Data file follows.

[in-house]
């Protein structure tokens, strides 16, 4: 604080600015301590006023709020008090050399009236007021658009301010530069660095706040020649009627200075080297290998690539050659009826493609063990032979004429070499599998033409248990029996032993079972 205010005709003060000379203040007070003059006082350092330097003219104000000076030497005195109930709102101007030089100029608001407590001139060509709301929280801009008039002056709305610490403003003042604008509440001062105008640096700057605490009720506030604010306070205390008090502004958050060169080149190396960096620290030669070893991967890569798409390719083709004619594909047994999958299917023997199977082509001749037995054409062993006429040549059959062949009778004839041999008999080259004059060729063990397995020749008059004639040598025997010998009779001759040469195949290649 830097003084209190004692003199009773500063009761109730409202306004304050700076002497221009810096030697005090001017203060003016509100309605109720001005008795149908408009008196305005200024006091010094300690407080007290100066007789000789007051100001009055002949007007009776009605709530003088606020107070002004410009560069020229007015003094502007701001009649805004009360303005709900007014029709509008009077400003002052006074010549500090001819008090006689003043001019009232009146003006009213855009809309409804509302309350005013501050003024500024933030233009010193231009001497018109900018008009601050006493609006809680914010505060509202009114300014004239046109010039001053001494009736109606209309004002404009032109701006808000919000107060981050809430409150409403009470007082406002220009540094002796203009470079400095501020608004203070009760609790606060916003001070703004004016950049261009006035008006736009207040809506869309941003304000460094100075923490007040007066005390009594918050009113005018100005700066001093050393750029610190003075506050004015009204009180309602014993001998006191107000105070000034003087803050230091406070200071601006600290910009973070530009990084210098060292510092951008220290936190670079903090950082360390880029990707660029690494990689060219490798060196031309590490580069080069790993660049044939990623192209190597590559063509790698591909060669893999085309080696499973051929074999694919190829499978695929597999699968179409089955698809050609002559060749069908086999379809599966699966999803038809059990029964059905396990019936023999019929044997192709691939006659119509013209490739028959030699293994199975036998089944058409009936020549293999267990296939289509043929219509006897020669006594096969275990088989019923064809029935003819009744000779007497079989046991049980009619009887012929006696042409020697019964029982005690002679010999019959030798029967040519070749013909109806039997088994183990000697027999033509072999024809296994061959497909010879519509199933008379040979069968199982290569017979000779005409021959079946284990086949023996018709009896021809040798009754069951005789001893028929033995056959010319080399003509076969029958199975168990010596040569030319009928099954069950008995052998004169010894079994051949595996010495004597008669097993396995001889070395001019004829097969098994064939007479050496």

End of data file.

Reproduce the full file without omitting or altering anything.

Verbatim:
[in-house]
């Protein structure tokens, strides 16, 4: 604080600015301590006023709020008090050399009236007021658009301010530069660095706040020649009627200075080297290998690539050659009826493609063990032979004429070499599998033409248990029996032993079972 205010005709003060000379203040007070003059006082350092330097003219104000000076030497005195109930709102101007030089100029608001407590001139060509709301929280801009008039002056709305610490403003003042604008509440001062105008640096700057605490009720506030604010306070205390008090502004958050060169080149190396960096620290030669070893991967890569798409390719083709004619594909047994999958299917023997199977082509001749037995054409062993006429040549059959062949009778004839041999008999080259004059060729063990397995020749008059004639040598025997010998009779001759040469195949290649 830097003084209190004692003199009773500063009761109730409202306004304050700076002497221009810096030697005090001017203060003016509100309605109720001005008795149908408009008196305005200024006091010094300690407080007290100066007789000789007051100001009055002949007007009776009605709530003088606020107070002004410009560069020229007015003094502007701001009649805004009360303005709900007014029709509008009077400003002052006074010549500090001819008090006689003043001019009232009146003006009213855009809309409804509302309350005013501050003024500024933030233009010193231009001497018109900018008009601050006493609006809680914010505060509202009114300014004239046109010039001053001494009736109606209309004002404009032109701006808000919000107060981050809430409150409403009470007082406002220009540094002796203009470079400095501020608004203070009760609790606060916003001070703004004016950049261009006035008006736009207040809506869309941003304000460094100075923490007040007066005390009594918050009113005018100005700066001093050393750029610190003075506050004015009204009180309602014993001998006191107000105070000034003087803050230091406070200071601006600290910009973070530009990084210098060292510092951008220290936190670079903090950082360390880029990707660029690494990689060219490798060196031309590490580069080069790993660049044939990623192209190597590559063509790698591909060669893999085309080696499973051929074999694919190829499978695929597999699968179409089955698809050609002559060749069908086999379809599966699966999803038809059990029964059905396990019936023999019929044997192709691939006659119509013209490739028959030699293994199975036998089944058409009936020549293999267990296939289509043929219509006897020669006594096969275990088989019923064809029935003819009744000779007497079989046991049980009619009887012929006696042409020697019964029982005690002679010999019959030798029967040519070749013909109806039997088994183990000697027999033509072999024809296994061959497909010879519509199933008379040979069968199982290569017979000779005409021959079946284990086949023996018709009896021809040798009754069951005789001893028929033995056959010319080399003509076969029958199975168990010596040569030319009928099954069950008995052998004169010894079994051949595996010495004597008669097993396995001889070395001019004829097969098994064939007479050496």